Far Cry 3: Blood Dragon is a standalone digital title released onto PSN, Steam and Xbox Live last week for $15/£12. In an unusual move, Ubisoft has taken the engine from their popular Far Cry 3 from last year, and added a healthy dose of the 1980’s to it. Taking the open-world nature of the Far Cry 3 but adapting it for the VHS generation, Far Cry 3: Blood Dragon makes for an interesting experiment, but is it a good game?
Deliberately channelling the cheese of late 80’s sci-fi movies, cartoons and video games, the plot of Far Cry 3: Blood Dragon is about as ridiculous as it gets, but at least it knows it. Mainly told in Commodore Amiga style graphic cut-scenes, the game follows hero Rex Power Colt as he battles to prevent the release of a powerful biological weapon in 2007. Yes, you read that correctly. Although the game is set in the future, it is also set in the kind of 2007 imagined in films like Terminator. This sense of humor runs throughout the game’s 6 hour length, starting with an amusingly post-modern tutorial (‘press X to prove your ability to read’ for example) and continuing with mission objectives referencing everything from Aliens to Teenage Mutant Ninja Turtles. Oh, and at one point you face off against a dinosaur with laser eyes. LASER EYES.
Strip away the comedic references and funky VHS tracking effects however and what is left? Can the game hold a candle to its parent? Yes and no. Whilst lacking in depth compared to Far Cry 3, this game is clearly trying to be something different and more action-packed. Starting the campaign off with a sequence where you control a machine gun doling out lead justice into a neon factory from a helicopter to the accompaniment of 50’s pop tunes is a great example. Regrettably on standard difficulty it is all a little bit too easy and simple, particularly for veterans of the earlier game. Yes, pushing up the difficulty level will provide more of a challenge, but only in the way that the baddies will soak up more bullets, not to the game’s structure as a whole.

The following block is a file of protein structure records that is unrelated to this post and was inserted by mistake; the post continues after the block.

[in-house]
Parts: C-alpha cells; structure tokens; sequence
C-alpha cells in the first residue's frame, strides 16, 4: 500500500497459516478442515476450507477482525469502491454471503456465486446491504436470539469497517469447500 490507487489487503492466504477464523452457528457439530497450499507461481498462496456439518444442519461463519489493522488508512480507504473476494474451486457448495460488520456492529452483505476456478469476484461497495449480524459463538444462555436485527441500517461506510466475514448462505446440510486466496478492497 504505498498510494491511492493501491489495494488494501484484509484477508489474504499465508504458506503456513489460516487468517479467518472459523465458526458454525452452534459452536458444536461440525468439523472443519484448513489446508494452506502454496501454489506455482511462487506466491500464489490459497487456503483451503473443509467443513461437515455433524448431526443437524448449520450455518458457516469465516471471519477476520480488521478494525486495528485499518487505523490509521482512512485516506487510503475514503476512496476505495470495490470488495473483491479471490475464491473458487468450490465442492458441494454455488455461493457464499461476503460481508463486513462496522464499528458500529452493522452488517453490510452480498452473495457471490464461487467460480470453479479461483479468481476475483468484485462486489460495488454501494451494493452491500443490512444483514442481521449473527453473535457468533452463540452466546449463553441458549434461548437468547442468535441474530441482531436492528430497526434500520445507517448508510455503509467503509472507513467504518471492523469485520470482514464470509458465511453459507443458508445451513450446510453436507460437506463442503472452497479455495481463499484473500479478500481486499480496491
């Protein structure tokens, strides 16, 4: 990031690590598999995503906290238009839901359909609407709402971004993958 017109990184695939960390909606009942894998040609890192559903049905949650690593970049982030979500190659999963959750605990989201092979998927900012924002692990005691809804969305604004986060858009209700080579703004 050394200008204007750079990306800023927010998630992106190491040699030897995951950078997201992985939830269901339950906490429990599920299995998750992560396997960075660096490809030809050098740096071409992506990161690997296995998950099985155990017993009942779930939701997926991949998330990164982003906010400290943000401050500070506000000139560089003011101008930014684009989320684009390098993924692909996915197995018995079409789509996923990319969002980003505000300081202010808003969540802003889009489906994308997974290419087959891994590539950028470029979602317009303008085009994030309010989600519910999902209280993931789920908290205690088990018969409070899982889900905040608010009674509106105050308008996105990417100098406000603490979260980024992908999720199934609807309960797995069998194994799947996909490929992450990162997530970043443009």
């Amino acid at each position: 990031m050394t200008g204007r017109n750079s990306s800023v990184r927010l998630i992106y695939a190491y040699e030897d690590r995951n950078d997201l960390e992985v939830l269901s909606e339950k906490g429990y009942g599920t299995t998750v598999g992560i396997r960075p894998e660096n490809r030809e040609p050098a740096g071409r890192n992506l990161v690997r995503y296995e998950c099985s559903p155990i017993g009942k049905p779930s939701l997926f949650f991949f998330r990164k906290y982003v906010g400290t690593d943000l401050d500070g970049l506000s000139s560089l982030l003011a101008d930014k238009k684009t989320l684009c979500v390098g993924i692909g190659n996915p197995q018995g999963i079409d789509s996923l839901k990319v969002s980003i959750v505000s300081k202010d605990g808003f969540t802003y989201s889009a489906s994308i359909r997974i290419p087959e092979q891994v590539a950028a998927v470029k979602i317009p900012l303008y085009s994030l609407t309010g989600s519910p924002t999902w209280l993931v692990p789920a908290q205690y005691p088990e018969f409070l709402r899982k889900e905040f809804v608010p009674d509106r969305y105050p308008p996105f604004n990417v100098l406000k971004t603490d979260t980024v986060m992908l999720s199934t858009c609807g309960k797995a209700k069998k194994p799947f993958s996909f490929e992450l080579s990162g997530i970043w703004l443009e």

There is an upgrade system in place for your character but it lacks the true customisation of the original Far Cry 3, partly because Rex Power Colt is so badass to begin with. Likewise, stealth doesn’t play a major role in the game as you might expect. Graphically however it impresses with its homage to a future that never existed, all neon wildernesses and eye-popping explosions. The scan-line effect that is ever-present is also a real throwback to the games of the time, without being at all distracting.
If anything, Far Cry 3: Blood Dragon is the game Duke Nukem should have been. Whilst its core mechanics are solid if not particularly ground-breaking, and it is too easy at times, the main reason for playing is to pick up on the various references whilst having a flipping good time blowing stuff up. If the retro-future stylings leave you cold then you won’t be missing out on an amazing game, but for those of us old enough to remember rushing home from the video rental shop with something like Robocop 2 under our arms then a real treat is in store.
8/10 Overall, but deduct a point if you were born after 1983!